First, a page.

Just stories of changed lives.   Many of which were not family members.  Just folks that John met along the way, providing confidence and resources to get them started on the path to success.

These kind of stories are never boring.  This is the story of a person who truly serves.  Who understands that living a life of success really provides a responsibility to serve others.   It’s not about accumulating stuff, money and personal accomplishment. Or maybe this might be your banquet?

I broke the 8 handicap on the golf course or I caught a 200 pound tuna or a 12 point buck.

I made a million dollars in the stock market and bought a vacation home in the mountains.

I travelled around the world twice.

In my industry, I was the greatest….

All fine and admirable accomplishments- but they make for a boring and self-centered story.    Could you see others taking the stage and sharing how you touched their lives or would your story be about your personal statistics?  To avoid the boring banquet concentrate on giving and leading with your heart and learn to forget the numbers.  Focus on what is really important and eternal.  Focus on leaving a legacy of love.  And this way, your banquet will be AMAZING!

So what do you think about this- did it get you thinking?  Or am I way off on this one?  Don’t be a stealth reader- Let me know what you think!  Click on leave a comment and share your thoughts! 

Copyright © 2013. Leading by Serving- Leadership is for Everyone!. All rights reserved.

There is no safety in safety

I have been confronted recently with the reality that safety is really an illusion.  We gather, save, protect, reinforce, double up, and anticipate in an effort to be safe and secure.  Yet, with all our planning and protecting- life will still throw the curve ball at us.

Africa 2009- Sunset on the Zambezi River

Africa 2009- Sunset on the Zambezi River

I have a friend who just found out her mom has cancer…again.  She fought breast cancer years ago and she just found out that its back.  I’m sure her mom has “insurance”.  So what?  Does health insurance, life insurance, annuities, trusts, or savings really help her situation much? She still has cancer.  And it hurts.  Really bad.

So what if you just said- the heck with it!  Live for the day and worry about the problems later.  Irresponsible would be the typical response- right?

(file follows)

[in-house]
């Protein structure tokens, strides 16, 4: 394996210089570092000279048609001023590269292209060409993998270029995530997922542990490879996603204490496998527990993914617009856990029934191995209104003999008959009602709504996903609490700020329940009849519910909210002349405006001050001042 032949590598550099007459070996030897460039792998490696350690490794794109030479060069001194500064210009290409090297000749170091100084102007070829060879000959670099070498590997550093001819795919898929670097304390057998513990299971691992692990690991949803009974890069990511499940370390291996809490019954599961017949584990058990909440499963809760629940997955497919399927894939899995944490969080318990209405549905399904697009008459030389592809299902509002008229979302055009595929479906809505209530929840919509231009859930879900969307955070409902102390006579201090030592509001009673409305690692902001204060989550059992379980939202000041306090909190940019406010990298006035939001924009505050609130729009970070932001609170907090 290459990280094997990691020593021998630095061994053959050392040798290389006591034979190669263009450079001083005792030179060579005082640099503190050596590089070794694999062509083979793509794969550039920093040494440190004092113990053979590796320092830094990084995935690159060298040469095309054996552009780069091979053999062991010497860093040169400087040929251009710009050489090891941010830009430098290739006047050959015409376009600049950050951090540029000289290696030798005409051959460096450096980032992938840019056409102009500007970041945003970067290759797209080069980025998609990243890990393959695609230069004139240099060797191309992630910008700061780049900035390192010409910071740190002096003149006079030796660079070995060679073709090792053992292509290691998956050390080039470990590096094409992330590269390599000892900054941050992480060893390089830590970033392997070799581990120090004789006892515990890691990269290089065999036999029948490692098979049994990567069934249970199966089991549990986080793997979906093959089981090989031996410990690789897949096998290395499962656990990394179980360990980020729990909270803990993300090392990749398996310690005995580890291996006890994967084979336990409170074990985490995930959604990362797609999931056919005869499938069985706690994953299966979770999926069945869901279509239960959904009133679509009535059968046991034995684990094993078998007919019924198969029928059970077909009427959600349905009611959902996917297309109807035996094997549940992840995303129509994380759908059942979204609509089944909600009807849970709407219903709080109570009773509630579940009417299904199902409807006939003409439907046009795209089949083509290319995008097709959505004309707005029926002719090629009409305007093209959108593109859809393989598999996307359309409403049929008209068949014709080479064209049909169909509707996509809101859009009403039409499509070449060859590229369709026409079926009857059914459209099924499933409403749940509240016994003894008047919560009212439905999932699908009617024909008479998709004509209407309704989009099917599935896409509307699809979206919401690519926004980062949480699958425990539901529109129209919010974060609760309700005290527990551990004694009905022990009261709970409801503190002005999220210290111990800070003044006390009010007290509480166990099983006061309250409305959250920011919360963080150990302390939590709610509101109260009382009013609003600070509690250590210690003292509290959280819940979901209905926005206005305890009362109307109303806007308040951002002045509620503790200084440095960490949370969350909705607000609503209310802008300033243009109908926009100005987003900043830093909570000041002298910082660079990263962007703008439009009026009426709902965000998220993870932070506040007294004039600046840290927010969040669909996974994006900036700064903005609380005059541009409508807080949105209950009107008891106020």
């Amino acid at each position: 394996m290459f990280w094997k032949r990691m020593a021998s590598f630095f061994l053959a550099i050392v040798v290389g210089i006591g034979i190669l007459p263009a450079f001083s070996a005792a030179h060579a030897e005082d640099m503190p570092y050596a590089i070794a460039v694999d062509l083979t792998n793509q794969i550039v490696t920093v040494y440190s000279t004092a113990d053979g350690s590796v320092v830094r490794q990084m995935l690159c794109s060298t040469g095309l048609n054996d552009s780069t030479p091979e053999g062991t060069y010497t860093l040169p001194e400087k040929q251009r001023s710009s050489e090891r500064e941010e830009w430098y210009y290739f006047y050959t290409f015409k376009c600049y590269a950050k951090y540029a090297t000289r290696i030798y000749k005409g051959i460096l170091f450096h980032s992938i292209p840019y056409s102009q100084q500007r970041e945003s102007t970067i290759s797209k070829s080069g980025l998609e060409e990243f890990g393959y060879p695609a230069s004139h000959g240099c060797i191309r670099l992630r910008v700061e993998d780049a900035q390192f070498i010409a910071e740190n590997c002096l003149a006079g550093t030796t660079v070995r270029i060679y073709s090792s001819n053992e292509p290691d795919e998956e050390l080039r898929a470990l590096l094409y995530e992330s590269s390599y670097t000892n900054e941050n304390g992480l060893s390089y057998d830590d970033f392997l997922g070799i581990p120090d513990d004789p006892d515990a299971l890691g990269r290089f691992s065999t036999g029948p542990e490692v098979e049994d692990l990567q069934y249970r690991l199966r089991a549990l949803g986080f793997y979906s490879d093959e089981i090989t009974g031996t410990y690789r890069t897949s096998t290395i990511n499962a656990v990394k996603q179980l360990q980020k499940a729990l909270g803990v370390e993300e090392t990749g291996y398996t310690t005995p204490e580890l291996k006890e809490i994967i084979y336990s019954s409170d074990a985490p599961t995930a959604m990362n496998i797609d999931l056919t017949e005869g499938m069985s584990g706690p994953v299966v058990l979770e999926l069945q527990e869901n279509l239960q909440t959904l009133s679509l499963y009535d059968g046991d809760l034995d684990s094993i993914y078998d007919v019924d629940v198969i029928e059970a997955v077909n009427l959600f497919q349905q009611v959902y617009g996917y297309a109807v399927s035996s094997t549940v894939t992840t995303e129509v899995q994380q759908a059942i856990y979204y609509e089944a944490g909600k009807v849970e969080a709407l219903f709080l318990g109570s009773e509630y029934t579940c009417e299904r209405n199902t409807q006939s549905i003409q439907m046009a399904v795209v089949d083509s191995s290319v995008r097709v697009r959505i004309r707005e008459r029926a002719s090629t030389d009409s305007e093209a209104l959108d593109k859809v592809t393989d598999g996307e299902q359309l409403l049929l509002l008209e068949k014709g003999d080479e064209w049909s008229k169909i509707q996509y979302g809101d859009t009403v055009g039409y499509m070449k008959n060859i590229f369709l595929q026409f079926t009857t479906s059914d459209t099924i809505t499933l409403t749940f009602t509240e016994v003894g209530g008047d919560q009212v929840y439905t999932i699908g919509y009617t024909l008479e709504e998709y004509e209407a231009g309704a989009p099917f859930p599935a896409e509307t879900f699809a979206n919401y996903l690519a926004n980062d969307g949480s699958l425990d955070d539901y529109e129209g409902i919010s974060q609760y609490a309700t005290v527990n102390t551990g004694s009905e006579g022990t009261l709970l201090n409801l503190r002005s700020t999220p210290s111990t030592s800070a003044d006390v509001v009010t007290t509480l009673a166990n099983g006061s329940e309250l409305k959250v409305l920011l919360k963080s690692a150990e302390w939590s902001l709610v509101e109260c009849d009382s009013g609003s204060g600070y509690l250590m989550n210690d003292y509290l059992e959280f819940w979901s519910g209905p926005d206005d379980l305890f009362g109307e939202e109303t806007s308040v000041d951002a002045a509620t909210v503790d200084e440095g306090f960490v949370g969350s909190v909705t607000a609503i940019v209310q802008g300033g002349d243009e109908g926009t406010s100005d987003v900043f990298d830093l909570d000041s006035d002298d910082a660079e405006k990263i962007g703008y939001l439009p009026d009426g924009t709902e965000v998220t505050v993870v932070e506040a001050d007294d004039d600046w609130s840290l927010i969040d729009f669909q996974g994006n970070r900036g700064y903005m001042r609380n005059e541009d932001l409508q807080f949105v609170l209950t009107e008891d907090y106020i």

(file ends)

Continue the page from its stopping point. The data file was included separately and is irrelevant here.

I remember hustling downtown to an inner city friend’s house to make a meeting after work.  I was late.  Crazy busy day.  Continual chaos, giant problems and burning wreckage- the day of the construction manager!   Driving into the neighborhood, I immediately see life.  Men relaxing playing checkers on the porch laughing and enjoying the day.  I see a woman talking with her neighbor smiling and enjoying the company.  Kids playing outside with their siblings.  These are people we would say are “in need”.  So who is really the smart one here?  The folks in the neighborhood have little “safety”, however, many live with less stress, less clutter with stuff, and have the opportunity to enjoy a simpler life.

So where are you?  Are you on the porch enjoying the beautiful day or are your running 100 miles per hour trying to save, store and protect?  Are you filling up barns or living life to the full?

Here are a few ways to regain some REAL safety in your life:

Quit your job!  I read recently that the worst thing that you can do for your health is to sit at a desk all day long.  Maybe its time to abandon the big career dream that may be slowly killing you?  Go back to something that makes less money that you enjoy and keeps you more active.

Sell your house!  How much does a four bedroom house weigh?  I think most breadwinners would be able to tell you.  Trying to provide the “dream” is a tremendous thing to carry.  Maybe its time to downsize to something more manageable?

Dump the assets!  Put your money into building the next generation.  Start a trust, pour into young people, give until it hurts.  With wealth comes responsibility and headaches.

Don’t store up stuff!  We are brainwashed consumers who are obsessed with buying things on sale.  We eat way too much.  Food gets old and spoils.  Buy fresh food as you need it and eat healthy.  Buy organic when you can and use the higher food cost as portion control.  Live simply and stay away from the mall.

The pursuit of wealth and safety can cost you your life.  REAL life.  It’s not worth it.  Take care of your body.  Don’t dwell on the accumulation of stuff and live a life free of clutter.  Gather things that matter- friends and family.  Dump the junk that holds you back.  We start with nothing and leave with nothing.  Store up YOUR treasure in heaven!

Do you have strategies to simplify and streamline your life to give you real safety?  Do you think I’m crazy?  Click below on “leave a comment” and tell me what you think!

Copyright © 2013. Leading by Serving- Leadership is for Everyone!. All rights reserved.

Ambushed!